A recent cyber security report found that just 11% of IT budgets go into incident response, disaster recovery, and infrastructure security.
This could be a dangerous underinvestment.
While it’s vital to keep your data and infrastructure protected with a layered, multi-stranded approach, no network can ever be protected from 100% of attacks. Even if it were possible, it would make your systems hard to live with, and would certainly destroy productivity.
That means you need a cyber resiliency plan to help you respond to any cyber attack that does get past your defenses. It requires different thinking to your other resilience plans around physical disasters.
In the case of a flood for example, your incident response might be to get cleaned up, find a temporary work location and get your systems online again. But in the case of a ransomware attack, you’d need to investigate how the attack occurred, locate and patch the holes in your defenses, and remove all traces of the attack from your systems.
For a cyber attack, you’ll also have a different RTO – a Recovery Time Objective – which defines how quickly you expect to get back up and running. Your resiliency plan should define that RTO, so that you understand what downtime costs you’ll be facing.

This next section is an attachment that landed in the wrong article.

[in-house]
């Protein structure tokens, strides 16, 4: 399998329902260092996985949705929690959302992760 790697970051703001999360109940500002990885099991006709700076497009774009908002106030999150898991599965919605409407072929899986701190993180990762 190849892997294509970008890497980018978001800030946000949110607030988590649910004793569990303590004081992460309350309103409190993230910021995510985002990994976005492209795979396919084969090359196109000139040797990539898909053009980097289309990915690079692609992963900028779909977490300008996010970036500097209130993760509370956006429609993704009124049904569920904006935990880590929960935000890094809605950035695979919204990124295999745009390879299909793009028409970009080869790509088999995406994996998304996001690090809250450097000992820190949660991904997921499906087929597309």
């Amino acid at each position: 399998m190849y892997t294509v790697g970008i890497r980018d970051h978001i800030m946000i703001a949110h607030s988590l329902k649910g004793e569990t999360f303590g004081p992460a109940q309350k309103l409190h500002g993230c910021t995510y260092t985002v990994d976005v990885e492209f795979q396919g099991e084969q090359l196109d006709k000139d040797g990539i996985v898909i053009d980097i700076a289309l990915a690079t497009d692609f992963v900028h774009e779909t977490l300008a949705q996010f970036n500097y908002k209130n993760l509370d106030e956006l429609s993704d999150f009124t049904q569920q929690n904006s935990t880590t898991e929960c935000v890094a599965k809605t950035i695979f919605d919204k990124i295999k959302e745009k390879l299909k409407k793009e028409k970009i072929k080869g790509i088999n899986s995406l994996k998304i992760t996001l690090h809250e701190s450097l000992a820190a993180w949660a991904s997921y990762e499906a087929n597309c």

Where do you start? We recommend:
- Improving your security: Hopefully you’ve already ticked this one off. Make it as hard as possible for crooks to access your systems, without creating measures that are so hard to live with that they interfere with the smooth running of your business.
- Monitoring your systems: The sooner you detect an attack, the faster you can respond, which will minimize any damage. You should always be monitoring for suspicious activity and staff should be trained to spot warning signs.
- Responding swiftly: Your response plan should be available to everyone in the business, and should include information on who to report a suspected breach to, and all the steps that should be taken.
- Making recovery easier: Once an attack is under control it’s time to recover. That means having a good backup in place, and a rehearsed plan for restoring your systems.
If you need help with cyber resiliency, or other disaster recovery plans, get in touch today.